Structures of the MLPP system
The MLPP system is composed of a strain gauge (force probe), amplifier unit, display unit, and logger (Figure 1). The system is capable of detecting small changes in resistance via a force probe. These changes in resistance are then enlarged by the bridge of the amplifier unit and then transferred to display unit output, where analog-to-digital conversion takes place. Subsequently, degree of strain is displayed. This strain measurement is then converted to an analog value, and its voltage is recorded in the logger.
The force probe (Showa Unilateral Strain Gauge; Showa Measuring Instruments Inc., Tokyo, Japan) is rectangular (width, 2 mm; height, 1.5 mm; length, 8 mm) and has a tubular structure, with slits that extend vertically on one side of its surface (Figure 2A and B). In the force probe, the internal strain gauge is distorted by applying force in a certain direction, thus allowing strain to be measured. When the force probe is inserted within tissue, it may rotate as forces are applied, which may reduce or invert output (Figure 3A and B). To avoid this rotational influence, a tube for preventing rotation was attached to the force probe, and both ends were sutured to the target tissue (Figure 4).
A performance cube was used to measure the position of the ankle (Figure 5). The cube is composed of a nine-axis sensor (MPU-9250), microcontroller (ESP32), and logger. The MPU-9250 and ESP32 were loaded within the performance cube. The MPU-9250 is a sensor that records position information and measures values of nine axes in total. It also records angular acceleration and geomagnetism. The MPU-9250 is equipped with a digital motion processor, which automatically measures motion at the time of sensor initialization and determines posture. ESP32 is a microcontroller that records data obtained from MPU-9250 and transmits it to the logger using a wireless module. The performance cube was synchronized with the MLPP system.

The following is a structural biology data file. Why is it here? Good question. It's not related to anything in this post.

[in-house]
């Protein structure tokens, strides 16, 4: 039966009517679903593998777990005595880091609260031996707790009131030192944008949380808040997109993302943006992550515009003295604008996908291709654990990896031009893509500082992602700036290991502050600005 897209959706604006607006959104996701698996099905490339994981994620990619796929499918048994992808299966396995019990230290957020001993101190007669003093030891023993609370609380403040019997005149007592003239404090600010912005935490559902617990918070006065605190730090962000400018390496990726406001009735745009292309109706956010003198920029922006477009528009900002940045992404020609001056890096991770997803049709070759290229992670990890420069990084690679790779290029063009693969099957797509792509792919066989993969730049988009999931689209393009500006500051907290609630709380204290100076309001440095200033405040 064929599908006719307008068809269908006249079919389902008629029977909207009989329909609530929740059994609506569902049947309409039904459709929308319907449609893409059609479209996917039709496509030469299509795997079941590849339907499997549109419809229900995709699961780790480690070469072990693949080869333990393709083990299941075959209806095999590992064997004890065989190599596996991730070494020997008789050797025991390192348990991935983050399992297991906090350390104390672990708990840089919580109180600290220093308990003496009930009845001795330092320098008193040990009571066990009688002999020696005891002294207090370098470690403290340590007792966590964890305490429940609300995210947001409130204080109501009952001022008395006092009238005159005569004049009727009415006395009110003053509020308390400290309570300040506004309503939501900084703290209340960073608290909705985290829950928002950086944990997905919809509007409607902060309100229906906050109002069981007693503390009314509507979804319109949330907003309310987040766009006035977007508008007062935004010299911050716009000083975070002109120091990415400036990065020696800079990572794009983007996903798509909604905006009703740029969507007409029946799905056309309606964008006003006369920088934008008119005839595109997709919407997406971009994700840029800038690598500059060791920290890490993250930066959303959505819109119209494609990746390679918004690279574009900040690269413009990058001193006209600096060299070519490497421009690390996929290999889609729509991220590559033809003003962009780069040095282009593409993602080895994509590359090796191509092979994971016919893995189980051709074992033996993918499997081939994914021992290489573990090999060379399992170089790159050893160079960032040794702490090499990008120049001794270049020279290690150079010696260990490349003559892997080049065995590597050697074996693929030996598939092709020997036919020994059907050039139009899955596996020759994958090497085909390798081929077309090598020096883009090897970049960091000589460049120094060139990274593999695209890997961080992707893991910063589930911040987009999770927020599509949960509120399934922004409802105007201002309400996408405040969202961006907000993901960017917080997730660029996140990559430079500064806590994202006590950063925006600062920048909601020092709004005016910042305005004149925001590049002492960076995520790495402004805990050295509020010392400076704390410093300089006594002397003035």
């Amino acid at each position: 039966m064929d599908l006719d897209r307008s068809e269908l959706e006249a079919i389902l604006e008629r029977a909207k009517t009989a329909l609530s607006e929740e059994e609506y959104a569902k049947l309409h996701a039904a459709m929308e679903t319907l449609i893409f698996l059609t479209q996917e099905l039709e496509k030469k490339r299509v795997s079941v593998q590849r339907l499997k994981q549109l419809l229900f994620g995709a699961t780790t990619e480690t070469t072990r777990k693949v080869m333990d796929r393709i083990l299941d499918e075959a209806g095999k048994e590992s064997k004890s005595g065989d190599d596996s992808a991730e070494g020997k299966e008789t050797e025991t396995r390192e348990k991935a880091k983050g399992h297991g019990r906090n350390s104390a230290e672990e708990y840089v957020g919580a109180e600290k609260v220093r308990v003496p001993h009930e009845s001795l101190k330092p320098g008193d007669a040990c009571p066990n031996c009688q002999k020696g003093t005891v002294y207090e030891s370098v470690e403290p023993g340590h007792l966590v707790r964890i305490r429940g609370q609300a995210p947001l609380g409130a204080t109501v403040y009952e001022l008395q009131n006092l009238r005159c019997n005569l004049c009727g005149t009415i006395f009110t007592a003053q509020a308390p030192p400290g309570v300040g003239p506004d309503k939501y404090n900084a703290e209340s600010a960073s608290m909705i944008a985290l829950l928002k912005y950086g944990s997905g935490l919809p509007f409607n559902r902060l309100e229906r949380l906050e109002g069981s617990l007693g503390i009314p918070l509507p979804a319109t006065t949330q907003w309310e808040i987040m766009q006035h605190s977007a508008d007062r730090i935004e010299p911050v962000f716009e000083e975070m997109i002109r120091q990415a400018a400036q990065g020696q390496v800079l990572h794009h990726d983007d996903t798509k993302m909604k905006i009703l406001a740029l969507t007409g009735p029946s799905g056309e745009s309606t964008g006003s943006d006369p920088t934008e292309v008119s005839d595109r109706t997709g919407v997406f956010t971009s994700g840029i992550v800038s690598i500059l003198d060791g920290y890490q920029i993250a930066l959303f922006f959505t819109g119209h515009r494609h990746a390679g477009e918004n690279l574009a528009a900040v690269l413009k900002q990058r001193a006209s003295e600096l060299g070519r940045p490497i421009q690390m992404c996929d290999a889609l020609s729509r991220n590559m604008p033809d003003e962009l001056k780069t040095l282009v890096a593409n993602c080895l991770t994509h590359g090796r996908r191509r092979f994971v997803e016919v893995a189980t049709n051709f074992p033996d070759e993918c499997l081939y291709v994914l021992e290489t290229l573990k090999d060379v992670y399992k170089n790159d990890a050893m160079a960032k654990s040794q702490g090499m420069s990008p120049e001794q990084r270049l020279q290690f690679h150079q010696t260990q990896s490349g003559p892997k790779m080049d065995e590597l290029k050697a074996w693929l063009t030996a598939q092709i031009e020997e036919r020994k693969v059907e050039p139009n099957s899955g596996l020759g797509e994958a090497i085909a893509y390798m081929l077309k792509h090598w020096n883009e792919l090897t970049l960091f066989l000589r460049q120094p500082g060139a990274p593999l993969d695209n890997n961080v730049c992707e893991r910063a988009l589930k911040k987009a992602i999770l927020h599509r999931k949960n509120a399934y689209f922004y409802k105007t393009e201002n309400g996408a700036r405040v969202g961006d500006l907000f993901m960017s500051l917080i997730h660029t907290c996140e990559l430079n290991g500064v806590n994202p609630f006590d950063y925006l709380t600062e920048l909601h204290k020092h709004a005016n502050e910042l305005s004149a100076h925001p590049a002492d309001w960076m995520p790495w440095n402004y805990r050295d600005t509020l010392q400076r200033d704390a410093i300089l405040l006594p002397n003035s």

Six fresh-frozen, through-the-knee, lower extremity cadaveric specimens were used for this study (three right and three left). Three specimens were from male and three were from female cadavers. The median age was 64 years (range, 46–82 years). The specimens were free of ankle or hindfoot deformity, did not undergo surgery or dissection, and did not have any history of trauma or other pathology that may alter anatomy. All cadaveric studies were performed at the University of Barcelona in Catalonia, Spain. All methods in this study were reviewed and approved by the institutional review board of the same institution. Consent for the storage and use of the bodies for research purposes was given by all body donors prior to death or by their next of kin.
Investigating AFTL strain patterns
Procedures described in this section were performed on all specimens by an experienced foot and ankle surgeon. An incision was made in the lateral ankle, and the ATFL was exposed. A force probe was placed in a force probe tube in the midsubstance of the ATFL to align the slit of the force probe with the long axis of the ligament fiber. After placing the force probe into the ligament, the force probe tube was sutured to ligament fibers with a 3-0 nylon thread to prevent force probe rotation (Figure 4).
An Ilizarov ring-shaped external fixator was placed on the lower leg, and the lower limb was fixed vertically relative to the measurement desk using a vice to allow for the localization of distal upper and proximal lower portions of specimens. A round metal disk (clock, diameter 150 mm) with a 6-mm-diameter hole every 30° was affixed to an acrylic plate (width, 120 mm; length, 280 mm; thickness, 10 mm). The plate was fixed to the plantar aspect of the foot with a screw (diameter, 6 mm) and inserted into the calcaneus, and a rod (diameter, 8 mm) was inserted between the second and third metatarsals (Figure 5A). This plate had a 25-cm arm, and a 0.5-kg weight was added at its end, thus an approximate 1.2-Nm force was applied to the ankle and subtalar joint complex (0.5 kg × 0.25 m × 9.80665 = 1.23 Nm). The arm of the plate rotated every 30° on the clock and allowed for the measurement of AFTL strain each of its ends (Figure 5B). Dorsiflexion, plantar flexion, inversion and eversion ankle positions were designated when the plate arm was at the 12 o’clock, 6 o’clock position, 3 o’clock, and 9 o’clock position, respectively. The angles of axial motion, dorsiflexion, and plantar flexion were measured using an electronic goniometer (MPU-9250; TDK InvenSense), which was synchronized with the MLPP system. After all measurements were made in intact specimens, the ATFL was cut at fibular attachment points to free each force probe.
The relationship between foot position and AFTL tensile force was analyzed. Tensile force data from the force probe were obtained by synchronizing the probe with the arm of the clock after each 30°. The ankle was moved from 15° dorsiflexion to 30° plantar flexion 10 times manually, and the strain of the ATFL during ankle motion was measured. Individual strain data were aligned with the value at the neutral position was 0 and the maximum value was 100. The average values at each position were connected with a line, and the ligament tension patterns of specimens were compared.